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Can Hepatitis B Mothers Account for the Number of Missing Women? Evidence from Three Million Newborns in Taiwan

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  • Ming-Jen Lin
  • Ming-Ching Luoh

Abstract

The "missing women" phenomenon in many Asian countries has previously been regarded as the result of son preference. However, some studies have argued half of the missing women can be explained by infection with Hepatitis B virus (HBV). We demonstrate that the probability of having a male birth is only slightly higher for HBV mothers than for mothers without HBV. The sex ratio at birth rises for the higher birth order and that in families where the first two children are female. Our findings suggest that HBV status has little impact on the missing women phenomenon. (JEL I12, J16)

Suggested Citation

  • Ming-Jen Lin & Ming-Ching Luoh, 2008. "Can Hepatitis B Mothers Account for the Number of Missing Women? Evidence from Three Million Newborns in Taiwan," American Economic Review, American Economic Association, vol. 98(5), pages 2259-2273, December.
  • Handle: RePEc:aea:aecrev:v:98:y:2008:i:5:p:2259-73 Note: DOI: 10.1257/aer.98.5.2259
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    1. repec:bla:jecsur:v:31:y:2017:i:1:p:326-342 is not listed on IDEAS
    2. Deepankar Basu, 2009. "Son Preference, Sex Selection and the Problem of Missing Women in India," UMASS Amherst Economics Working Papers 2009-06, University of Massachusetts Amherst, Department of Economics.
    3. Oster, Emily & Chen, Gang & Yu, Xinsen & Lin, Wenyao, 2010. "Hepatitis B does not explain male-biased sex ratios in China," Economics Letters, Elsevier, vol. 107(2), pages 142-144, May.
    4. Michael A. Clemens, 2017. "The Meaning Of Failed Replications: A Review And Proposal," Journal of Economic Surveys, Wiley Blackwell, vol. 31(1), pages 326-342, February.
    5. Yuyu Chen & Hongbin Li & Lingsheng Meng, 2013. "Prenatal Sex Selection and Missing Girls in China: Evidence from the Diffusion of Diagnostic Ultrasound," Journal of Human Resources, University of Wisconsin Press, vol. 48(1), pages 36-70.
    6. Maria Porter, 2016. "How do sex ratios in China influence marriage decisions and intra-household resource allocation?," Review of Economics of the Household, Springer, vol. 14(2), pages 337-371, June.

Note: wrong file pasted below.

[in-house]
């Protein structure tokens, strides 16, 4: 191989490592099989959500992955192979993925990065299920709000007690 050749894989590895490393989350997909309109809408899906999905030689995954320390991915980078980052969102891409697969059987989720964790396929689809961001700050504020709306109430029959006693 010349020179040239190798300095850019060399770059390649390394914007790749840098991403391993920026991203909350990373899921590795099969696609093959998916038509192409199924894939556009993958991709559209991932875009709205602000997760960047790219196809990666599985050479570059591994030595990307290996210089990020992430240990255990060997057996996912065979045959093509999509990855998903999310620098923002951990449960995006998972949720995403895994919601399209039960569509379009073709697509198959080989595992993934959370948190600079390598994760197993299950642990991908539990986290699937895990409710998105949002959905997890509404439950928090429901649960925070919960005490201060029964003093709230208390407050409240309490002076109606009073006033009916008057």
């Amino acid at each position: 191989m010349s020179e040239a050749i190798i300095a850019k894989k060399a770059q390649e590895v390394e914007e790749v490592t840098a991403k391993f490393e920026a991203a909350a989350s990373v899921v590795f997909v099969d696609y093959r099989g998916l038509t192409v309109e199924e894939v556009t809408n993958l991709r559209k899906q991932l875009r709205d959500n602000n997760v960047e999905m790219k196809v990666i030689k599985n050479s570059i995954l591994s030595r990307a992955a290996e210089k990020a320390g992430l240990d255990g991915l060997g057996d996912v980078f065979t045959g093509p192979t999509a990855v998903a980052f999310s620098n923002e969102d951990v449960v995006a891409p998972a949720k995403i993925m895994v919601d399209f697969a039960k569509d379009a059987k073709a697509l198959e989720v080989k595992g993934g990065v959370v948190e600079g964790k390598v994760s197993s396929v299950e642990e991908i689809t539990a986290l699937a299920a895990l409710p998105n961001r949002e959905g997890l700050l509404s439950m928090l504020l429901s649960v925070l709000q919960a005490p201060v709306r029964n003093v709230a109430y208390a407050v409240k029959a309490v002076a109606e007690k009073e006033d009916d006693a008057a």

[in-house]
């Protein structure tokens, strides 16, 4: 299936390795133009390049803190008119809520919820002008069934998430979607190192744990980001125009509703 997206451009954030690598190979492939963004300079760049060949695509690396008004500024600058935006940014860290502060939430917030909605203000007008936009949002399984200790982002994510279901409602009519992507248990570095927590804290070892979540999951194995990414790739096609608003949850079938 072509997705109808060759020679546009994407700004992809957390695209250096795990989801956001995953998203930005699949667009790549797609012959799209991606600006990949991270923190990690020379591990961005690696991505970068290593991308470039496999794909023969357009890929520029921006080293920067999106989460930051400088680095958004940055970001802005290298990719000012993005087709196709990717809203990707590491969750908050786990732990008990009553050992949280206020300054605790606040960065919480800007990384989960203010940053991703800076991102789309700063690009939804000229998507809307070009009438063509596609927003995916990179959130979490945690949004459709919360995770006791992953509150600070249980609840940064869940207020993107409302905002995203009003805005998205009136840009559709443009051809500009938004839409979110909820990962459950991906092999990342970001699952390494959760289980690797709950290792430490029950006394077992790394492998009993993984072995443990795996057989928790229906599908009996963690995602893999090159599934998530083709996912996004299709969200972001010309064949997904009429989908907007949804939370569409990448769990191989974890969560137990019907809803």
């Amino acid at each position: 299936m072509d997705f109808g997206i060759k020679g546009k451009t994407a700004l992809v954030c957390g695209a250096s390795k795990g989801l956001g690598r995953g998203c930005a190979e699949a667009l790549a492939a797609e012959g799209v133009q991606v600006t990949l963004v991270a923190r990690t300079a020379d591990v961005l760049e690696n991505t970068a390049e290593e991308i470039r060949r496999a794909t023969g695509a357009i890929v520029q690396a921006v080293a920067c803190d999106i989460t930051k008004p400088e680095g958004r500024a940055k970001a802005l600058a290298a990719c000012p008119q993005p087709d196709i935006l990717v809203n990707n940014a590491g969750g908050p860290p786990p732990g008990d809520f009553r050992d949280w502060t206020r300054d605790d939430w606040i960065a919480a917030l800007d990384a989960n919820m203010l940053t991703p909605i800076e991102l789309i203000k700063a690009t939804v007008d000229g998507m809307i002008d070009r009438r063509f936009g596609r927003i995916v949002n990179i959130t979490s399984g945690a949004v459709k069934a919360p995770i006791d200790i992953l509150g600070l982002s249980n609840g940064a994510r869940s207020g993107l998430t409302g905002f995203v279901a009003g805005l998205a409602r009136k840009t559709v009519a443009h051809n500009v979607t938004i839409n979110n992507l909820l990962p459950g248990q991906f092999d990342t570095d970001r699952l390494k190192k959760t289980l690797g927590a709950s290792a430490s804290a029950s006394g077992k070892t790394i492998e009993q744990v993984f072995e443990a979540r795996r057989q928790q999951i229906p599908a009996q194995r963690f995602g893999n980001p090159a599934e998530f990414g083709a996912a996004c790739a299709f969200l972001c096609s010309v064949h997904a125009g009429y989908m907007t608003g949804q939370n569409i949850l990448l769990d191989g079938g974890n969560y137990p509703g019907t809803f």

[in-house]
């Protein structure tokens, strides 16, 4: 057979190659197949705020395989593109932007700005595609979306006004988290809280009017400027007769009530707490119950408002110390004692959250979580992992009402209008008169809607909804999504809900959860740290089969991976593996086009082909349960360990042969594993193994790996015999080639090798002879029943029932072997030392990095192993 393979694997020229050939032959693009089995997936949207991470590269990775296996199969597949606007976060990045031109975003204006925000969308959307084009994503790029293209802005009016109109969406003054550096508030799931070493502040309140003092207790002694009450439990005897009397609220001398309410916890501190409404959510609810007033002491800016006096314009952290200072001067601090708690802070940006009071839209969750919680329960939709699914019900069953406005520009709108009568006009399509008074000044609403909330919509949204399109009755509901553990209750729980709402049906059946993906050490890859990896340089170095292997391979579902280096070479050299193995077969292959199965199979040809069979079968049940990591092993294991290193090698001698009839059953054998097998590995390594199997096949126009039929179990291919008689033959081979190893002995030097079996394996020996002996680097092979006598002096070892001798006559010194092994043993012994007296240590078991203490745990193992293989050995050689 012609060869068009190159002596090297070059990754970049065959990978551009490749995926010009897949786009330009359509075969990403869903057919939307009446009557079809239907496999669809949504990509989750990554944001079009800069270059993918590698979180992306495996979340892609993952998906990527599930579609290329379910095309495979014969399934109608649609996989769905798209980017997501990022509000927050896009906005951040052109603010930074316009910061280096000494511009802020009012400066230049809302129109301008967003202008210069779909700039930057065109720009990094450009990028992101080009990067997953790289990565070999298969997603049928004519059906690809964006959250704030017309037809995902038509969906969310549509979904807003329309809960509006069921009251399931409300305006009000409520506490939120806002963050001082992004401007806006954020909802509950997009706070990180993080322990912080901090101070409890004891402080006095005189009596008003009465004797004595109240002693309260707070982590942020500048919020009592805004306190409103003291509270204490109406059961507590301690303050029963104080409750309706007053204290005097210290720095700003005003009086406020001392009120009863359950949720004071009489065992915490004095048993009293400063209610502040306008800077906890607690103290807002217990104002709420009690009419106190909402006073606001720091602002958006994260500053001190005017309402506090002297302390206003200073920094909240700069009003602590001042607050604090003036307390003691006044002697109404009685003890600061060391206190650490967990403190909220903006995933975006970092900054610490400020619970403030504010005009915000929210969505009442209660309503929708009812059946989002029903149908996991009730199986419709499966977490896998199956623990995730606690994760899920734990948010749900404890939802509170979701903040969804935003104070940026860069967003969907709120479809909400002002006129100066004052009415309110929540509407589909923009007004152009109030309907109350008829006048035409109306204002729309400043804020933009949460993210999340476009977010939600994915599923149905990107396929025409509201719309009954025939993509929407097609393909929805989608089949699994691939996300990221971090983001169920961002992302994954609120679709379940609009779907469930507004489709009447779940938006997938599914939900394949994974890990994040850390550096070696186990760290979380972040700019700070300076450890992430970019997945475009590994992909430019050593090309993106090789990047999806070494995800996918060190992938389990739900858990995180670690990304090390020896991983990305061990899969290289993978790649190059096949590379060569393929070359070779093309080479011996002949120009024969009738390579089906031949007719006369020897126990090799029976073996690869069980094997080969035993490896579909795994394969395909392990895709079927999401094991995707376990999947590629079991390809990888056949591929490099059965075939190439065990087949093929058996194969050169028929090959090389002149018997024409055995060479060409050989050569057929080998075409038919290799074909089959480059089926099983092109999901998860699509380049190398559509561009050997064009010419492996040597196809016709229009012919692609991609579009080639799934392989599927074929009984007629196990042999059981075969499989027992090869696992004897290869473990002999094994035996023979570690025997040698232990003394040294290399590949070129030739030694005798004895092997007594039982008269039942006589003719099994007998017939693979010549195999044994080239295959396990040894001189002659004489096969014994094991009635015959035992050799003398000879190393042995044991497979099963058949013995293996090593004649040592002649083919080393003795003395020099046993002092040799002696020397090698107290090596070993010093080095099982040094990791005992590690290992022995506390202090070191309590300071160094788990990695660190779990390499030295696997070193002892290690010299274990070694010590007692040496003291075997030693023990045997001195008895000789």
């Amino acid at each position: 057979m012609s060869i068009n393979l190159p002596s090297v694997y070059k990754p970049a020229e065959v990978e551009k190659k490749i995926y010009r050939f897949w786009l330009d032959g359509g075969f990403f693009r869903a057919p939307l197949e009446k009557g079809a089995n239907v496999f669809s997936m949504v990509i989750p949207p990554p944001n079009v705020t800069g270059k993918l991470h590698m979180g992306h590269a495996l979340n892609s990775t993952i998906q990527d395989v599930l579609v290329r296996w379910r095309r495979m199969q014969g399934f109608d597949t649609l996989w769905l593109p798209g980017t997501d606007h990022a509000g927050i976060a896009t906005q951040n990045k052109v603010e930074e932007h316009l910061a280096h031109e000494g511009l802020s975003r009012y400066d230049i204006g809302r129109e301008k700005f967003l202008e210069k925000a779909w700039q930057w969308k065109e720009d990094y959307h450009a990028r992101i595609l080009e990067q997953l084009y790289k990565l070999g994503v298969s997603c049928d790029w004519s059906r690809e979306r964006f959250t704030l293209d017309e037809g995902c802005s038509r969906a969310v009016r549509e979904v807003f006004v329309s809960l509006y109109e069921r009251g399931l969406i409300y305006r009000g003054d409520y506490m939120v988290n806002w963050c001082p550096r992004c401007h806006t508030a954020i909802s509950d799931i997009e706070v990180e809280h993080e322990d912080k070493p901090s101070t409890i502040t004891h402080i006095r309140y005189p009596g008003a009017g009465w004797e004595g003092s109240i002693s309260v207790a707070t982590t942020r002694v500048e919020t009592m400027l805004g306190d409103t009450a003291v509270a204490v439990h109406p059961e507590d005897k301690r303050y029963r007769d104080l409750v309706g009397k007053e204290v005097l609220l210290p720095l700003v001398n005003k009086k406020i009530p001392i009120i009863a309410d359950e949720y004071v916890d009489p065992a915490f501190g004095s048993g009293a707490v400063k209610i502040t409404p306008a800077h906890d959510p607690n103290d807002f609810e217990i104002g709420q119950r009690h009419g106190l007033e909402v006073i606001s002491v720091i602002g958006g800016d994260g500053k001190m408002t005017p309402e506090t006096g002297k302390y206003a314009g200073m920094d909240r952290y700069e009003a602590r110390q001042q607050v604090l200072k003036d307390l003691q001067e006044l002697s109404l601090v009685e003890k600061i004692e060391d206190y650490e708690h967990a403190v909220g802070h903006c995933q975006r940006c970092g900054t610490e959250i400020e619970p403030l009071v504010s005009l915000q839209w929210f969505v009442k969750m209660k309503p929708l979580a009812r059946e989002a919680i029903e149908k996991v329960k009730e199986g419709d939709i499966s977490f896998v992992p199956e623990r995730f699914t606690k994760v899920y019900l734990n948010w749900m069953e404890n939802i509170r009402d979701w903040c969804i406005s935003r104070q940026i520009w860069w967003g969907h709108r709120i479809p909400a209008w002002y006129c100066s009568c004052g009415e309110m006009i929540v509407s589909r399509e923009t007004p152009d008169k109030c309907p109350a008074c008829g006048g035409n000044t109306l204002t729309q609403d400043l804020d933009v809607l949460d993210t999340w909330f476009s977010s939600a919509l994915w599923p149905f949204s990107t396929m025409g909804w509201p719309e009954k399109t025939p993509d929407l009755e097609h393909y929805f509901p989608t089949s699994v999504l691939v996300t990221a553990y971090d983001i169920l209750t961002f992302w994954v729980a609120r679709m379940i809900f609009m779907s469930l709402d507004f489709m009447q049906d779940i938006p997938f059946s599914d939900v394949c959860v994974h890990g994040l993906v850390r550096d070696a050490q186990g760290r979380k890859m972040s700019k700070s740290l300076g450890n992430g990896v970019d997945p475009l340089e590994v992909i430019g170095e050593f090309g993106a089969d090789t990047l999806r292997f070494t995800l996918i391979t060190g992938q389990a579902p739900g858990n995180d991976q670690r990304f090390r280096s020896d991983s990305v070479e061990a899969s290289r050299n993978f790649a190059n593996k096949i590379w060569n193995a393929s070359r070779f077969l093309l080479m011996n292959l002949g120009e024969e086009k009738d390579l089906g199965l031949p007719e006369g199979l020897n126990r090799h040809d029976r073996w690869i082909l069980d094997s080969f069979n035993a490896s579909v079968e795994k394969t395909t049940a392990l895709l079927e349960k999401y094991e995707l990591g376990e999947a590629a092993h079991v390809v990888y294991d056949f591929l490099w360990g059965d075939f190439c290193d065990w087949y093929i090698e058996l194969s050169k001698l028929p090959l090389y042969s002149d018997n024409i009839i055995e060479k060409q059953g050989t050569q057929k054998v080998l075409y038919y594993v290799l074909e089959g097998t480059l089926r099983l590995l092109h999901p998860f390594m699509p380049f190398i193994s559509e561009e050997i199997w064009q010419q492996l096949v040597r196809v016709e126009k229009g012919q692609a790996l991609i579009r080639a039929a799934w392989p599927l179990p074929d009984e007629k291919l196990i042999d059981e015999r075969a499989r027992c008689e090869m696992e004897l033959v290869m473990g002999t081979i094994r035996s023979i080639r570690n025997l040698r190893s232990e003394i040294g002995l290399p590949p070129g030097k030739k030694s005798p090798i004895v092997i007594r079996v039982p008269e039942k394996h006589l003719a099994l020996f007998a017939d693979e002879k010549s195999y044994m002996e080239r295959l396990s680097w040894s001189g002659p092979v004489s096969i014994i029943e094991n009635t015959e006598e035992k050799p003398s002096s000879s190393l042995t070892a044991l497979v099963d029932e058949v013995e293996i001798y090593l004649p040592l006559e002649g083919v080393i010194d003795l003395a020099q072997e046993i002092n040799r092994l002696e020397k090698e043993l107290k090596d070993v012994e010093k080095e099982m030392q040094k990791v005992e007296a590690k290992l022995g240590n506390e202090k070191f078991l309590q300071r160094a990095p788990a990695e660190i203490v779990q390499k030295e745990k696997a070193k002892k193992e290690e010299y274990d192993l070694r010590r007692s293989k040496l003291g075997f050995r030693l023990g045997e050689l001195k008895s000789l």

7. Stephan Klasen, 2008. "Missing Women: Some Recent Controversies on Levels and Trends in Gender Bias in Mortality," Ibero America Institute for Econ. Research (IAI) Discussion Papers 168, Ibero-America Institute for Economic Research.
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    16. Maristella Botticini & Aloysius Siow, 2011. "Are There Increasing Returns to Scale in Marriage Markets?," Working Papers 395, IGIER (Innocenzo Gasparini Institute for Economic Research), Bocconi University.
    17. Shang-Jin Wei & Xiaobo Zhang, 2011. "The Competitive Saving Motive: Evidence from Rising Sex Ratios and Savings Rates in China," Journal of Political Economy, University of Chicago Press, vol. 119(3), pages 511-564.
    18. Hongbin Li & Junjian Yi & Junsen Zhang, 2011. "Estimating the Effect of the One-Child Policy on the Sex Ratio Imbalance in China: Identification Based on the Difference-in-Differences," Demography, Springer;Population Association of America (PAA), vol. 48(4), pages 1535-1557, November.
    19. Alexander Stimpfle & David Stadelmann, 2016. "Does Central Europe Import the Missing Women Phenomenon?," CREMA Working Paper Series 2016-04, Center for Research in Economics, Management and the Arts (CREMA).
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    21. V. Bhaskar, 2011. "Sex Selection and Gender Balance," American Economic Journal: Microeconomics, American Economic Association, vol. 3(1), pages 214-244, February.
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    More about this item

    JEL classification:

    • I12 - Health, Education, and Welfare - - Health - - - Health Behavior
    • J16 - Labor and Demographic Economics - - Demographic Economics - - - Economics of Gender; Non-labor Discrimination

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